[13:38] herman Bergson: We really need a detailed analysis of this concept of pleasure
[13:38] Repose Lionheart: yes
[13:38] herman Bergson: On Thursday I'll have it ready
[13:38] Gemma Cleanslate: :_)
[13:39] itsme Frederix: Laila I know, but it seems yourself just does not exist anymore, self reduction. But indeed grat moments
[13:39] Repose Lionheart: "Love," I think
[13:39] Repose Lionheart: and its many analogs
[13:39] Laila Schuman: isn't that part of pleasure... those great moments
[13:40] Repose Lionheart: i resist reducing "love" to "pleasure"
[13:40] herman Bergson: Well...one thing that is missing in the utilitarian idea ....well not missing exactly is the concept of virtue
[13:40] herman Bergson: courage, prudence....things like that
[13:40] itsme Frederix: sure, but these are holy moments where the universe just collapses to a point of all and nothing (whow that not philosophical but I meant it)
[13:40] Repose Lionheart: yes!
[13:41] herman Bergson: To be honest,
[13:41] itsme Frederix: so Herman try to get that in a philosopical consistent logical rational idea
[13:41] herman Bergson: in the reading for preparing this lecture I was surprised by the abundance of complex argumentations on pleasure and consequences
[13:42] herman Bergson: It was not really encouraging...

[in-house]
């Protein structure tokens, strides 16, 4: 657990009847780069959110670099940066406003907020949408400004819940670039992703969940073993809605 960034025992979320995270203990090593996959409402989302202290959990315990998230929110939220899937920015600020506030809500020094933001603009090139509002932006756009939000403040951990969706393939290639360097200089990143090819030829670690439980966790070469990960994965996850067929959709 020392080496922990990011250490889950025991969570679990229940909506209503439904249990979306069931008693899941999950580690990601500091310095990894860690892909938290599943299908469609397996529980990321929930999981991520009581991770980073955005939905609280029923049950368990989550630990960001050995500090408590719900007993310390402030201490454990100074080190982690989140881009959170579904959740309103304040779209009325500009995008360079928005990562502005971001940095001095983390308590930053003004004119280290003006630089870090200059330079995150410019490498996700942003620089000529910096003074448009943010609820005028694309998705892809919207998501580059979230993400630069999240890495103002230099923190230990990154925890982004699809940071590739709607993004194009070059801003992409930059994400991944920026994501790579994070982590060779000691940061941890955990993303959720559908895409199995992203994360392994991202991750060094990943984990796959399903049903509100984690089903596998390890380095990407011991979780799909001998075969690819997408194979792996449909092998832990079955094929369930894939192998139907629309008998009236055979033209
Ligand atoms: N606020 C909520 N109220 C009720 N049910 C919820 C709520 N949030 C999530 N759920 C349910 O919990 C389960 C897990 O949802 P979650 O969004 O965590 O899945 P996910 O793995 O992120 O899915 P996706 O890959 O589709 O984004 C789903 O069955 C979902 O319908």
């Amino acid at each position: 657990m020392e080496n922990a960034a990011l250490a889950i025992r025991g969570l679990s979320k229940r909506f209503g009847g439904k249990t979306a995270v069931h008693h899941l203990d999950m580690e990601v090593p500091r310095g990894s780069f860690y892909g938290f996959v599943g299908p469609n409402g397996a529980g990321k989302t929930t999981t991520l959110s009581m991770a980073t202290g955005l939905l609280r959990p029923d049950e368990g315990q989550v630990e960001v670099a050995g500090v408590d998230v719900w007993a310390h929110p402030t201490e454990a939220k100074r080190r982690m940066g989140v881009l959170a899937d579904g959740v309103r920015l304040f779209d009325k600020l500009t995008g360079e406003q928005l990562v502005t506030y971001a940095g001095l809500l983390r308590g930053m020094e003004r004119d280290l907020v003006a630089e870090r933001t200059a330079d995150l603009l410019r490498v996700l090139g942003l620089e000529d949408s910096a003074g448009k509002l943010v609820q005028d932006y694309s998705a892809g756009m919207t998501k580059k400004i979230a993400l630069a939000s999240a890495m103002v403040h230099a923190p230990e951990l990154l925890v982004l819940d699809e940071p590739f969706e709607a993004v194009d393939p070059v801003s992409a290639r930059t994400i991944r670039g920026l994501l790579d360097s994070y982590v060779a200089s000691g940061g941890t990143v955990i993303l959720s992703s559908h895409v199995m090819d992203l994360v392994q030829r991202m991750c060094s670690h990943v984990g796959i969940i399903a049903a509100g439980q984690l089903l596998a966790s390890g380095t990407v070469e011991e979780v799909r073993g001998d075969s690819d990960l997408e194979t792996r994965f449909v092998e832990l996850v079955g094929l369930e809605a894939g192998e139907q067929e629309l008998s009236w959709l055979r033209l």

[13:42] itsme Frederix: because its not complex, ist just one whole undivided thing
[13:42] herman Bergson: for every point of view there was an argument against it ㋡
[13:43] Repose Lionheart: Ockham's Razor?
[13:43] herman Bergson: Might help Repose...
[13:43] herman Bergson: For now I am only thinking about this basic assumption of hedonism as startingpoint of consequentialism
[13:43] Repose Lionheart: or maybe "pleasure" can't bear the weight?
[13:44] herman Bergson: yes Repose.... that feeling of missing something....
[13:44] herman Bergson: Thursday I'll come up with some ideas... ㋡
[13:45] Gemma Cleanslate: :_)
[13:45] Qwark Allen: ;-^)=)
[13:45] Qwark Allen: nice
[13:45] Repose Lionheart: can't wait ㋡
[13:45] herman Bergson: Besides that..... implicitely...this your homework too of course !
[13:45] Gemma Cleanslate: lol
[13:45] Repose Lionheart: hehe
[13:45] Qwark Allen: loool
[13:45] Qwark Allen: lol
[13:45] Gemma Cleanslate: ohoh
[13:45] Abraxas Nagy: lol
[13:45] herman Bergson: You mean I should do all the work myself, while you sit back???
[13:46] herman Bergson: That is not how 2010 gonna work ㋡
[13:46] Abraxas Nagy: if thats possible
[13:46] Abraxas Nagy: lol
[13:46] Repose Lionheart: lol